Today Tom Abate of the SF chronicle did a fine story on the overall impact of private equity firms on employment. A first read would indicate they are a positive force yet a closer look will reveal the obvious, they are nothing more than the LBO firms of the 1980’s repackaged, self evaluating their impact to the economy.
What results are significant losses to both long term investors and the economy in terms of unnecessary unemployment resulting from senseless consolidation. Let’s hope Congress finally requires these private equity firms to register with the SEC and disclose basic fundamentals, including where they are based and how they value their portfolio companies. Doing so will not only preserve millions of valuable jobs yet also help investors realize long term gains and companies reduce their reliance on excessive leverage.
Private Equity firms’ impact on employment assessed
Tom Abate, Chronicle Staff Writer
Friday, May 14, 2010
The 1,205 California companies backed by private equity firms employ an estimated 1.2 million Californians, according to a report from a trade group representing the largest of these buyout entities.
The Private Equity Council also estimates that 10.9 million Americans work for 9,473 companies run by the more than 1,500 such investment firms nationwide.
Private equity firms combine capital from general partners with investments from limited partners, such as pension funds, and use this capital to buy, reorganize and resell companies. Seagate Technology, the disk drive manufacturer with operations in Scotts Valley, is a local example of a company that went through a period of private equity control and re-emerged a publicly traded concern.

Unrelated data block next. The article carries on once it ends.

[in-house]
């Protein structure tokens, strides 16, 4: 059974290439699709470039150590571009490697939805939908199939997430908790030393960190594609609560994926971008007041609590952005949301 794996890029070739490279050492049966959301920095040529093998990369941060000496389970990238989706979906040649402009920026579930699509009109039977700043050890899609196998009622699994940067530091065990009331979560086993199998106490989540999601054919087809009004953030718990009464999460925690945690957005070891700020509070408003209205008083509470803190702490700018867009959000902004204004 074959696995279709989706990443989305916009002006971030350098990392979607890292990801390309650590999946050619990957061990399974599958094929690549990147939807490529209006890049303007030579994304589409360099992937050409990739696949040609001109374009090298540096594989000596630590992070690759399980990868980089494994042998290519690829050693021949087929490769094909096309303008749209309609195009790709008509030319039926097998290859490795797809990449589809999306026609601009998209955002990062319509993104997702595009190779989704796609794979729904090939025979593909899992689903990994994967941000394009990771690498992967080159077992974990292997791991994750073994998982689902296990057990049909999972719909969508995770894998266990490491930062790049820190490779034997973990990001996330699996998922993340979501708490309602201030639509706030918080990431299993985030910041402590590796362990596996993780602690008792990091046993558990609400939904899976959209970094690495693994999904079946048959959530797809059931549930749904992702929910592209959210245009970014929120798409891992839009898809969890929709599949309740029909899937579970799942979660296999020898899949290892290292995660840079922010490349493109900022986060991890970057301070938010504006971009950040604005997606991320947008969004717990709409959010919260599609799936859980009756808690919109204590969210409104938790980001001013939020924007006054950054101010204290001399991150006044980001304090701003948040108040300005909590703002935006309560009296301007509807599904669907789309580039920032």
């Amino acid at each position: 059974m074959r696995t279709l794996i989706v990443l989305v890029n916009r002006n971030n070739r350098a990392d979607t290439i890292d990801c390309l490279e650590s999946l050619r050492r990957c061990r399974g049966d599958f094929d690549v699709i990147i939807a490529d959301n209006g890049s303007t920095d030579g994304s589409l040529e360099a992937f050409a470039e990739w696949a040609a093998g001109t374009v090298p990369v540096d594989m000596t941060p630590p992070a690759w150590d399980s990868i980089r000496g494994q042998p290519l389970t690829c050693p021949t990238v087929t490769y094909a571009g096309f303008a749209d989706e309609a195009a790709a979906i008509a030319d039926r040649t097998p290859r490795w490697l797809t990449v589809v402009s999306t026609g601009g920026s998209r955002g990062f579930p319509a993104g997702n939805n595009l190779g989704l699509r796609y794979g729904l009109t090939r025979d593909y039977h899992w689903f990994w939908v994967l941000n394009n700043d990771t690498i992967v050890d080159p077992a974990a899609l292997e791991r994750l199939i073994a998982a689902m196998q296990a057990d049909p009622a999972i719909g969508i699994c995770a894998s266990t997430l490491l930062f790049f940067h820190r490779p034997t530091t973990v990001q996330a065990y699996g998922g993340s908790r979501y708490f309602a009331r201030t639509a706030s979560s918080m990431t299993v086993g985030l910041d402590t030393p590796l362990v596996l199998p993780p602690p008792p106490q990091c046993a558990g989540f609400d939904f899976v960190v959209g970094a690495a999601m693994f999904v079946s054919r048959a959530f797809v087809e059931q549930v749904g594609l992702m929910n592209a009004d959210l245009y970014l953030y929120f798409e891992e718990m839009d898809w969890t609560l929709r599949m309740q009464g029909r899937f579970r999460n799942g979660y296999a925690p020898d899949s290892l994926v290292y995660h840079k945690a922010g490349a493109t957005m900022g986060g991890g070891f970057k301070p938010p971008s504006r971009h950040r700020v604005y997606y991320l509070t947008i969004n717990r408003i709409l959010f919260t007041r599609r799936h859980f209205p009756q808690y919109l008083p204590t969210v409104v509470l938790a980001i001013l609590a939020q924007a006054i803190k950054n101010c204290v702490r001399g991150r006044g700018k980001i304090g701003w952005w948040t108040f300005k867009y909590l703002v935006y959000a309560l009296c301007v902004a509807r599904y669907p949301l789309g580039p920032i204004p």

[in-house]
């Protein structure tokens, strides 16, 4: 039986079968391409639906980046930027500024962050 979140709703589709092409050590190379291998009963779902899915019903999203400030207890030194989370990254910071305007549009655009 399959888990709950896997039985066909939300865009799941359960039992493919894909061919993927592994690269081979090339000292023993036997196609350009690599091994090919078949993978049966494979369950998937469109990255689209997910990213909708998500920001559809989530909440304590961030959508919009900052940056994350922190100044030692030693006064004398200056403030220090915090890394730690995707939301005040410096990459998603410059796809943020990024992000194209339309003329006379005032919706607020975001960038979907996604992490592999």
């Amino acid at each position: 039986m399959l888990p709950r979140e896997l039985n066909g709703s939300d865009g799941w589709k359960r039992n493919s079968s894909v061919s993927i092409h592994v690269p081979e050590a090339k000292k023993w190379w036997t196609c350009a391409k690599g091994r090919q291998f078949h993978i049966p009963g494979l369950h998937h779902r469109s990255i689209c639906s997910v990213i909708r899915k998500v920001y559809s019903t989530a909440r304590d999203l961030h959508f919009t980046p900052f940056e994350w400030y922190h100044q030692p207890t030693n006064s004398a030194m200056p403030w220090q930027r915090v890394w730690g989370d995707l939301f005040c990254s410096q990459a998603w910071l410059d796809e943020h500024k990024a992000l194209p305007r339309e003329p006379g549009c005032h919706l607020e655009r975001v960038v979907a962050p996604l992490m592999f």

The council, whose dozen members include the Bay Area’s Hellman & Friedman and Silver Lake, based its findings on the activities of the broader private equity investment establishments of which its members are among the largest entities.
The council report comes at a time when critics, including AFL-CIO President Richard Trumka, have asked Congress to rein in the activities of private equity investors.
“They are unregulated and shrouded in secrecy, and they extract big profits, while the companies, their employees and many of their investors lose,” Trumka wrote in a recent opinion piece.
Oregon-based investment adviser Bill Parish, a critic of private equity firms, likened their investment style to the leveraged buyouts of the 1980s.
“Private equity is a euphemism for leveraged buyout,” he said.
The council report cited numerous studies that rebut critics and bolster its contention that private equity investors improve the companies they acquire and resell. These include:
— A 2008 study of 5,000 transactions over 25 years commissioned by the World Economic Forum and led by Harvard Business School Professor Josh Lerner that said private equity investment over time often slows or halts existing job losses and can drive job growth in new facilities.
— Two separate World Economic Forum reports in 2009 that said private-equity owned companies are better managed and reward employees for improved performance with higher wages, benefits and job security.
“Private equity investment over time strengthens companies, makes them more competitive and drives benefits to workers and investors,” council spokesman Robert Stewart said in a statement.